It was James I who began to bring St. James’s Park into vogue. He had the area drained and landscaped to form a park that was open for the upper classes to stroll. Pools at the east side were used for hunting ducks. The King was fond of exotic animals, which he kept in the park, including camels, crocodiles, and an elephant, sent by foreign monarchs and Britons abroad. Aviaries of exotic birds were kept, and there was a flower garden close to the palace. A physic garden was planted, where the diarist John Evelyn witnessed orange trees for the first time. An area close to Rosamond’s Pond was leased to William Stallinge to create a mulberry orchard in an attempt to grow silk-worms.

The park went into decline after the death of James. Charles I had other things on his mind. He spent his last night at St. James’s Palace and the following morning was led across the park to his execution at Banqueting House at Whitehall.

The experiment to produce silk-worms was abandoned and Lord Goring built a house on the site of the mulberry orchard. Goring House was destroyed by fire in 1675, replaced by a new house facing St. James’s Park for Lord Arlington later that decade. At the turn of the century it was purchased by the Duke of Buckingham who demolished the building and created the grander Buckingham House slightly closer to Green Park and centred on the Mall. In the 19th century it would be transformed into Buckingham Palace.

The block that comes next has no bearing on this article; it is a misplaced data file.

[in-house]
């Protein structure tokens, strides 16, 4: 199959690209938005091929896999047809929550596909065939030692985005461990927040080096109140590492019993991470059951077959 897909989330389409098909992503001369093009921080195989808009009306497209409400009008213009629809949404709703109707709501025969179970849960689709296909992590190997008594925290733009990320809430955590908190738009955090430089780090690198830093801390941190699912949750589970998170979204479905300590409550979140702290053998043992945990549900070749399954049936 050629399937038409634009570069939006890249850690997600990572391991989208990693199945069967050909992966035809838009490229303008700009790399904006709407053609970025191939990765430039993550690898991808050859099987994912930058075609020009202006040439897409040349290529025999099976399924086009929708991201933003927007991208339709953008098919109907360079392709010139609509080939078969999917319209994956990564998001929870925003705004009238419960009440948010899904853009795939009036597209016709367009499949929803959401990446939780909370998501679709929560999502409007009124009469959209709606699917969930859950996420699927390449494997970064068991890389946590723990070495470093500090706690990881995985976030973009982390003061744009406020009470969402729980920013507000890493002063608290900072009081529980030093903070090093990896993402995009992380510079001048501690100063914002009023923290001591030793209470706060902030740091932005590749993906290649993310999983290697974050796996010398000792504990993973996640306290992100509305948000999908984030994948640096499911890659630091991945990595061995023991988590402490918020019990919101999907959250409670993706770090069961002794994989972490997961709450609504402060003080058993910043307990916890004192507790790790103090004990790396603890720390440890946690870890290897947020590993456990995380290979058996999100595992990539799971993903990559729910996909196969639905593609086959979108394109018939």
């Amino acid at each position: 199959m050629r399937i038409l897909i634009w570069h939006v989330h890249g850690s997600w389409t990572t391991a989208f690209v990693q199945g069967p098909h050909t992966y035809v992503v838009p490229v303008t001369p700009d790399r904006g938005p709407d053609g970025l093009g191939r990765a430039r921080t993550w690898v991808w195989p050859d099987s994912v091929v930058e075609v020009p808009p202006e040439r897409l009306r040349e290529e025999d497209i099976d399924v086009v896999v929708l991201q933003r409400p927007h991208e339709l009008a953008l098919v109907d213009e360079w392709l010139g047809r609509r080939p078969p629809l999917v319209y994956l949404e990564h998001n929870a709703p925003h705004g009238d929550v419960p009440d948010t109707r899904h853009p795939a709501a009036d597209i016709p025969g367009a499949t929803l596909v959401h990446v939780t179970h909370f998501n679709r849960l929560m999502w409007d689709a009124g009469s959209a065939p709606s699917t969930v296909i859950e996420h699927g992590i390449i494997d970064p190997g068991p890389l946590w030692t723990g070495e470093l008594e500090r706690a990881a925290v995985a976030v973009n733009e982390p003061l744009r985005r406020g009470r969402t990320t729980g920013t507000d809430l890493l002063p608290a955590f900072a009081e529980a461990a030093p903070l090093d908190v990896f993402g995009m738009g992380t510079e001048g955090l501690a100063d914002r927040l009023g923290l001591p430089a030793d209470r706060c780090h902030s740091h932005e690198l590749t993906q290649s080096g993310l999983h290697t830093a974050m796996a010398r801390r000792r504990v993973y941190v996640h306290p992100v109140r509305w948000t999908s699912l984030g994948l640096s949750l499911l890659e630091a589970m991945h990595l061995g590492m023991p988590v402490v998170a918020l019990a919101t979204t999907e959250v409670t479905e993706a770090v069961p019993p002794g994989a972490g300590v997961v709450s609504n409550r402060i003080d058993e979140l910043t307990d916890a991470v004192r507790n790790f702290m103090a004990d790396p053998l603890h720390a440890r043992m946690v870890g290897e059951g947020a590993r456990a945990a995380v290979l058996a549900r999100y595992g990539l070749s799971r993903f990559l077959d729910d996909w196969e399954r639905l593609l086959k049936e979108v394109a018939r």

St. James’s Park was a private ground for the royal family and invited guests until the reign of Charles II when members of polite society were admitted. During his time in exile Charles observed the elaborate gardens of the French royal family. When he returned to Whitehall Palace he had St. James’s Park redesigned by a French landscaper. Three hundred men worked on the project. A long, straight canal of 2,560 feet in length by 125 feet wide was created along the centre of the park, based on ideas from André le Nôtre, landscape gardener to Louis XIV who also provided designs for Greenwich Park. The canal was lined by an avenue of trees. During some winters it froze over and skating on the ice became popular, a recreation perhaps imported from Holland. The Doge of Venice provided a gift of two gondolas that were kept on the canal. For a time, two gondolieri and their families stayed in London but returned to Venice when Charles failed to pay their wages.

The wild animals had long gone but Charles had the park re-stocked with exotic birds. At the eastern end of the canal ‘Duck Island’, consisting of several small islands, was formed as a sanctuary for many species of waterfowl. In 1664 the Russian ambassador presented the King with a pair of pelicans and they continue to live in the park today. (They do not breed unless part of large flocks, so new pelicans are regularly introduced).

At the northern edge of St. James’s Park was a track, separated from the park by a single row of houses. Fields stretched to the north of the houses in what became the suburb of St. James’s. One of the houses was occupied by Charles’s mistress, Nell Gwynn. The King would stand at the edge of the park and talk with Gwynn in her garden. As John Evelyn noted in his diary, there was “a very familiar discourse between the King and Mrs. Nelly”.